I have become aware of a cruel irony especially apparent at this time of year, as many of us recognize the need to engage in more, or fewer activities that affect our health.  Although I hesitate to call mine a resolution, I am trying to incorporate more exercise into my schedule because, even though it sounds good, I don’t believe that “running around” is providing me with the health benefits I should be considering at this age. The irony, of course, is that when I was younger, I needed less exercise and had time for more, and now that I am older and requiring more, I have much less time.

I have begun attending a Zumba class.  If you’ve never head of it, I’m not able to tell you much, since – and this is why I don’t call such plans resolutions – I have only been twice.  From what I can tell, the instructor uses simple dance steps to provide a cardio and core workout.  And just as I have great difficulty actually getting to the classes, once there, the degree of difficulty in performing said “simple” dance moves does not decrease.

Both classes I attended with a friend who is a certified fitness instructor, and as the first began, I was struck by an obvious realization: if I didn’t want to look completely ridiculous, it was probably a bad idea to take a spot beside somebody who receives actual training in, and has been instructing similar classes for more than a decade.

Fortunately, I consider my heart health more important than the risk of looking like an idiot, and thanks to my 14 and 10 year old kids, I have become really quite good at laughing at myself.  The manner in which I run – or throw, catch or do anything else that requires coordination –  are all great sources of entertainment for my kids.  I can’t say I ever actually looked good participating in these activities but I am pretty sure that such manoeuvring of my younger self would not have caused quite the hilarity that it does now.

As the music began, my friend, who knows me well, offered some advice.  “If you can’t get the steps,” she began, “just shake it.” I had forgotten about her gruelling enthusiasm for fitness activities, and her ability to get the absolute most out of every move…and how I used to curse both from the back of the class when I attended hers.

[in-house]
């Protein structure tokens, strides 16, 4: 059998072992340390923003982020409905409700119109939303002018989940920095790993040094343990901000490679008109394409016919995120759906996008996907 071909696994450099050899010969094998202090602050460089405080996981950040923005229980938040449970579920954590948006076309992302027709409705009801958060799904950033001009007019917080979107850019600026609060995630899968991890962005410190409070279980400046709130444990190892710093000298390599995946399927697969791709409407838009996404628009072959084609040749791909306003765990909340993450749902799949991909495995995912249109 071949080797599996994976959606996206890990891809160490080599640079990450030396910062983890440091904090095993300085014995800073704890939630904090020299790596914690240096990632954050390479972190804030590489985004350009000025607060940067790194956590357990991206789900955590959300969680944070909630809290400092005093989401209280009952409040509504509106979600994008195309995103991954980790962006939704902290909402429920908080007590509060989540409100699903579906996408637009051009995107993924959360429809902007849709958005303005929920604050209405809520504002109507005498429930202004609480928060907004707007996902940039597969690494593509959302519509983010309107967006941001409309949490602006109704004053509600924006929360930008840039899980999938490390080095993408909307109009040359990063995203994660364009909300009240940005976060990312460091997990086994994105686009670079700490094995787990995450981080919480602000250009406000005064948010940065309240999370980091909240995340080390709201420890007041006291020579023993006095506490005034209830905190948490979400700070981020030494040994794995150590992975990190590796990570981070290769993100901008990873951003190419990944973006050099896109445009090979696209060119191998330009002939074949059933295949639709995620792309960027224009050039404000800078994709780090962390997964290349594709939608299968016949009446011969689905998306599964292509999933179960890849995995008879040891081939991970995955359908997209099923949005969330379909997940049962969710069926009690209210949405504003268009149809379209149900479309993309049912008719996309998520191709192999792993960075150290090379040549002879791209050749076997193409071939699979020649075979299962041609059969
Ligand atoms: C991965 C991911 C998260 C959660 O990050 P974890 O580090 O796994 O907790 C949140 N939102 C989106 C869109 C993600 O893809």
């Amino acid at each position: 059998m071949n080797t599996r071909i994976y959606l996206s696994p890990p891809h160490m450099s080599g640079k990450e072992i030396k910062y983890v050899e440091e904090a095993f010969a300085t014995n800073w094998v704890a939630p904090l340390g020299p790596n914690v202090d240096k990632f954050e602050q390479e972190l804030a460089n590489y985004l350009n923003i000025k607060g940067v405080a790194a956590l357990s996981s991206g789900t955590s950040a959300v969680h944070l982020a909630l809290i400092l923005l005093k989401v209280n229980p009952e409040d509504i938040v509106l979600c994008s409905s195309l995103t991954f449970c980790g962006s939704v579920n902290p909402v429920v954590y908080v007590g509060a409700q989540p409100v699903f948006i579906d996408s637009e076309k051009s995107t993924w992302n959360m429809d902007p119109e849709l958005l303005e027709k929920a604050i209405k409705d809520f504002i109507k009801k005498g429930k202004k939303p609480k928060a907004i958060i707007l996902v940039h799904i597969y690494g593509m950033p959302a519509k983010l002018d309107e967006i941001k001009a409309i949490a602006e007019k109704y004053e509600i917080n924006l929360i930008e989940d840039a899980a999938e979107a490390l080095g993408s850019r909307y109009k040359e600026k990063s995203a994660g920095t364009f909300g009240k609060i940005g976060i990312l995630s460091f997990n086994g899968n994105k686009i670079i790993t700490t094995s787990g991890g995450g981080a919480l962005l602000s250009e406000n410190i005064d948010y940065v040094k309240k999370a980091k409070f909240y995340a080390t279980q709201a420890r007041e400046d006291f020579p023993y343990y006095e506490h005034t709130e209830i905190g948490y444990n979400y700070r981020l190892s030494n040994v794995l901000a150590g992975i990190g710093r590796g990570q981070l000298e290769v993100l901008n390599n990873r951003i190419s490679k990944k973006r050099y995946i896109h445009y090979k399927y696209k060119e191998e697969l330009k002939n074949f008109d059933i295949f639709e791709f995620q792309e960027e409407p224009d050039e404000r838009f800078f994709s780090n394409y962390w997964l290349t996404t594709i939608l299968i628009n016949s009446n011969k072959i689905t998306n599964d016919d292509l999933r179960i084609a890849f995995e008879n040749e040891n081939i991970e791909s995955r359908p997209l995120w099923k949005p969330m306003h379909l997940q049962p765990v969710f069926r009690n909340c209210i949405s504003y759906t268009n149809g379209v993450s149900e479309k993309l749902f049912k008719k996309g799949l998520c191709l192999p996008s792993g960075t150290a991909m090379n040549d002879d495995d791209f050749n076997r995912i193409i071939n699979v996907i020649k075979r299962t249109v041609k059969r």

As I considered her words, I could conclude nothing else but the only time the words “Just shake it” would be worthwhile advice is if I were standing behind a well-stocked bar preparing a martini.  But on a gym floor, I thought it no coincidence that her suggestion of “shake” and my reality of “stiff”, would actually combine nicely.  Surely, a drink mixed with those two descriptions would render me…umm, much better able to keep in step!

Another problem this type of class exemplifies is that my limbs don’t always perform the way evolution intended.  The swinging of my arms does not seem to naturally match (or, oppose?) my steps.   When I actually have to think about and plan for this to happen, I have serious concerns that my issue goes much deeper than lack of coordination.

There is, however, one instruction we are given, that seems to be the only action at which I excel, and can achieve without any trouble at all.  It’s intended to be a reminder of sorts, but to me, it’s a source of pride that rests well within my realm of ability.